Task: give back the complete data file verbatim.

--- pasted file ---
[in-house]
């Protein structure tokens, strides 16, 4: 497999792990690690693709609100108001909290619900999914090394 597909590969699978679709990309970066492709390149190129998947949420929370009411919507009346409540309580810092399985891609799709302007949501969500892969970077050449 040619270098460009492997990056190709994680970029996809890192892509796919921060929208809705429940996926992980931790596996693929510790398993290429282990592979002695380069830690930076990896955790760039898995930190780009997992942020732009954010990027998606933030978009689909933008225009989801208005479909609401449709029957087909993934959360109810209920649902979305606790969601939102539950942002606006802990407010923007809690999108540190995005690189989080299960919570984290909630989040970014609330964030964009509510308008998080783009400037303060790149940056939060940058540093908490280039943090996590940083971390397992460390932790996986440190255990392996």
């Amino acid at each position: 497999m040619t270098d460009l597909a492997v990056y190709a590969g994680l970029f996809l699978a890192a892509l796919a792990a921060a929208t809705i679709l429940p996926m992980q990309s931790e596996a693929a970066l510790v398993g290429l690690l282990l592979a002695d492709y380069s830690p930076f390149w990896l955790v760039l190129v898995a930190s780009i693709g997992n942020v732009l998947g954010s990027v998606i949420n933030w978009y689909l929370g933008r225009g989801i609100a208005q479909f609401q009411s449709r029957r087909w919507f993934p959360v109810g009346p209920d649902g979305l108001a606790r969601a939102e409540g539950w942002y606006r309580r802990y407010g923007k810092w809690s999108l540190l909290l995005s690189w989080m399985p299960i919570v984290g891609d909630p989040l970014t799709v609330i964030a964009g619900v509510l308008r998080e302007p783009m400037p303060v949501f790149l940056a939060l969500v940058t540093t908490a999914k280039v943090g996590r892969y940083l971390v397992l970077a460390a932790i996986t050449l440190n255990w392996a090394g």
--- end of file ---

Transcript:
[in-house]
């Protein structure tokens, strides 16, 4: 497999792990690690693709609100108001909290619900999914090394 597909590969699978679709990309970066492709390149190129998947949420929370009411919507009346409540309580810092399985891609799709302007949501969500892969970077050449 040619270098460009492997990056190709994680970029996809890192892509796919921060929208809705429940996926992980931790596996693929510790398993290429282990592979002695380069830690930076990896955790760039898995930190780009997992942020732009954010990027998606933030978009689909933008225009989801208005479909609401449709029957087909993934959360109810209920649902979305606790969601939102539950942002606006802990407010923007809690999108540190995005690189989080299960919570984290909630989040970014609330964030964009509510308008998080783009400037303060790149940056939060940058540093908490280039943090996590940083971390397992460390932790996986440190255990392996």
């Amino acid at each position: 497999m040619t270098d460009l597909a492997v990056y190709a590969g994680l970029f996809l699978a890192a892509l796919a792990a921060a929208t809705i679709l429940p996926m992980q990309s931790e596996a693929a970066l510790v398993g290429l690690l282990l592979a002695d492709y380069s830690p930076f390149w990896l955790v760039l190129v898995a930190s780009i693709g997992n942020v732009l998947g954010s990027v998606i949420n933030w978009y689909l929370g933008r225009g989801i609100a208005q479909f609401q009411s449709r029957r087909w919507f993934p959360v109810g009346p209920d649902g979305l108001a606790r969601a939102e409540g539950w942002y606006r309580r802990y407010g923007k810092w809690s999108l540190l909290l995005s690189w989080m399985p299960i919570v984290g891609d909630p989040l970014t799709v609330i964030a964009g619900v509510l308008r998080e302007p783009m400037p303060v949501f790149l940056a939060l969500v940058t540093t908490a999914k280039v943090g996590r892969y940083l971390v397992l970077a460390a932790i996986t050449l440190n255990w392996a090394g």